Arnav “Sonic” Shah, in the white shirt, during the race.

Arnav “Sonic” Shah is a New York City native and staple in the inline skating scene there and on the East Coast in general. He is a well-known slalom skater and instructor, who also dabbles in aggressive inline skating and travels around the country attending all kinds of skating events and competing in various marathons and utra-marathons. Just a week before he was to skate in the grueling 87 mile (140k) Athens to Atlanta Ultra-Marathon he competed in the NYC 100K Ultra-Marathon. Arnav was kind enough to share his experience participating in this race.

The NYC Skate Marathon & 100k takes place every year on the fourth Saturday of September. This is a great race because it strives to be very inclusive, echoing the nature of New York City itself. Participants include a wide spectrum of people from young children to senior citizens. There are separate divisions for inline and quad skaters, and the event does get quite a few quad skaters that take up the challenge. Distance options include 5k (3.35 miles), half marathon (13.1 miles or 21k), full marathon (26.2 miles or 42k) and the 100k (64 miles), and for the first time, a relay option.

The course itself is set on the 3.35 mile loop at Prospect Park in Brooklyn. If competing in the the half marathon, that would be 4 laps around the loop, 8 laps for the full marathon and a whopping 19 laps for the 100k. It’s arguably one of the more difficult skate marathon courses that exists. There is a fairly long and steep hill that you have to repeat each lap, then there is the “Jekyll and Hyde” nature of the pavement (which ranges from super smooth to minor potholes), and the increasing presence of runners, cyclists, kids, dogs, random skaters, and even horses. There are however some amazing trade-offs that come with these challenges. While repeating the hill every lap might be painful, it’s also inspiring to pass through the start/finish area every time, where there is a large crowd cheering you on made up of not just those there to support the event, but also tons of random New Yorkers that stop to watch. I can’t think of any other skate marathon in the US that provides so much spectator energy. Also, the diversity of the park is very striking as each lap you switch between not only uphills, downhills, flats, smooth and rough pavement, but also more crowded areas to more serene areas with views of the lake and the NYC cityscape.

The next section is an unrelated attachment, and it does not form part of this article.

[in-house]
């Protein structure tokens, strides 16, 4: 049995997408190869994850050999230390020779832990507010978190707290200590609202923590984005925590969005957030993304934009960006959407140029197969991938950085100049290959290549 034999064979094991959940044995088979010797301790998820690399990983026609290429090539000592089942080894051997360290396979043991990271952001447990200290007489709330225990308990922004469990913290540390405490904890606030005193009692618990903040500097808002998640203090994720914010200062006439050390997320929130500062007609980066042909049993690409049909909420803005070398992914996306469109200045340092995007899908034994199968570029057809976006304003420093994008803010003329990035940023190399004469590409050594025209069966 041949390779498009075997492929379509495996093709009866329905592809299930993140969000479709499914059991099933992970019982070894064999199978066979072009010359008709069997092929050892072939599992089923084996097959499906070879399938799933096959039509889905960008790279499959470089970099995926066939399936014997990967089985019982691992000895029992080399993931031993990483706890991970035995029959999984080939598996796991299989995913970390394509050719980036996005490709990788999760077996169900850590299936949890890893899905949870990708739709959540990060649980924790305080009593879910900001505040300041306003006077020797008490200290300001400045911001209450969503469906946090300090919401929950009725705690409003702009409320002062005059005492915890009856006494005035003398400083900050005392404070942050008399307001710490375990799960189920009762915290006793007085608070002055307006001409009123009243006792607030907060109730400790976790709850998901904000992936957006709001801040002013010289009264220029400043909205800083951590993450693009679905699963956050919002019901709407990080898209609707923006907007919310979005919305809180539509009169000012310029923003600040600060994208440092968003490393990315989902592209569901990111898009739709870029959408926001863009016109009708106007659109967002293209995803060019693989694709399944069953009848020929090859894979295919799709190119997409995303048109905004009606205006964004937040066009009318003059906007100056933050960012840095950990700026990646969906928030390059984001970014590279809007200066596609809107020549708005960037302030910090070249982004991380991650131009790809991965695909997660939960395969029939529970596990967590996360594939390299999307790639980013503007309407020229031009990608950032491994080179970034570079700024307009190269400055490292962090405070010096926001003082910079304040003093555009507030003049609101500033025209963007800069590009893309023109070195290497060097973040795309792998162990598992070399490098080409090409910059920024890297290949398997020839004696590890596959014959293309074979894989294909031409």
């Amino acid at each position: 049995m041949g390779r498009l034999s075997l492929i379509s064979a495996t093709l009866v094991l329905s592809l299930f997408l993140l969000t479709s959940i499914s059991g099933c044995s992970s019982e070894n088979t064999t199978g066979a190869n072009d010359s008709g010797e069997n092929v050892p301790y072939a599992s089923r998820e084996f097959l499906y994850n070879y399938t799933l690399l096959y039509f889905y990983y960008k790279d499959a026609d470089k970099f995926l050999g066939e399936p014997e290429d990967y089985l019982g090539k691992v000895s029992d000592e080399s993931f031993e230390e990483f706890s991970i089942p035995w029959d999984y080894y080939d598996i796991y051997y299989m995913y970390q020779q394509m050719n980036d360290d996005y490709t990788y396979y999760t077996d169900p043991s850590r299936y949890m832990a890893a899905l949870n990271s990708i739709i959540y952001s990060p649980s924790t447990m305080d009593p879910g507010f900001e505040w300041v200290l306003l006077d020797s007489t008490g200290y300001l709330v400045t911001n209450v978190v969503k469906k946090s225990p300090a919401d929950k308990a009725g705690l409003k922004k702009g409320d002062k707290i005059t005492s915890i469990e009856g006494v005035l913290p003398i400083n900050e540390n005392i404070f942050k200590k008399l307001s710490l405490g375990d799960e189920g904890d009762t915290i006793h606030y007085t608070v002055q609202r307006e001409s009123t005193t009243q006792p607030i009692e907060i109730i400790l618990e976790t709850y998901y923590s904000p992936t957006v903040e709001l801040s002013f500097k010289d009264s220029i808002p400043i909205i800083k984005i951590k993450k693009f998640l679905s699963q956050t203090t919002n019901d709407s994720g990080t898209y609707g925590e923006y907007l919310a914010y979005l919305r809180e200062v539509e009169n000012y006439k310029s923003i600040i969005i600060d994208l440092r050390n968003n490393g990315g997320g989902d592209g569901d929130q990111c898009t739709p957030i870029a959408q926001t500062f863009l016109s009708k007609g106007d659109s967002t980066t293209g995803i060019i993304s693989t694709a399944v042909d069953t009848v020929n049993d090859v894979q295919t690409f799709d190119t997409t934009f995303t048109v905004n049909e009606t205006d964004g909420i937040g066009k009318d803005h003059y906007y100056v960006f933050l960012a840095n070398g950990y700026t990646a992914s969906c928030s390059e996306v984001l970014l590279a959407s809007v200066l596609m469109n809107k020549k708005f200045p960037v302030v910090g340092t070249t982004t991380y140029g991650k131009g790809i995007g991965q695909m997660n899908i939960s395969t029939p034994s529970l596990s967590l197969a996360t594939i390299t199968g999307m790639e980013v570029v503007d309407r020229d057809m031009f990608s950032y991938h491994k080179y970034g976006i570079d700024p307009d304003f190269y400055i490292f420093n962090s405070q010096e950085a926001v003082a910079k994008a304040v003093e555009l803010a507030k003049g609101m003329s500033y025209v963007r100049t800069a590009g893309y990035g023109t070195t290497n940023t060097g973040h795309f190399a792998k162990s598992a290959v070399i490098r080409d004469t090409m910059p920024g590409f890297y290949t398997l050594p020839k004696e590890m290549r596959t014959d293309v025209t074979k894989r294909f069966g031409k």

The first time I competed in this event was in 2008. I completed the full marathon in the recreation division on a pair of Hypno convertible skates. I showed up in swim shorts, a “Sonic the Hedgehog” t-shirt and carried a peach in my back pocket. At some point, I got so desperate going up the big hill, that I started skating it backwards in order to use different muscles. I’m not sure if it worked, but I sure had a lot of fun doing it. I repeated the full marathon in the recreation division for another three years after that.

Flash forward to 2017 which marked my third consecutive year of using speed skates and doing the 100k distance challenge. This category is among the few events worldwide that spans a distance greater than 26.2 miles, and draws some of the boldest skaters, including the legendary Eddy Matzger, the unrelenting Francisco Ramirez (who also happens to be the event organizer) and a French Canadian named Jerome Comtois-Urbain who’s competed in the event for 10 years.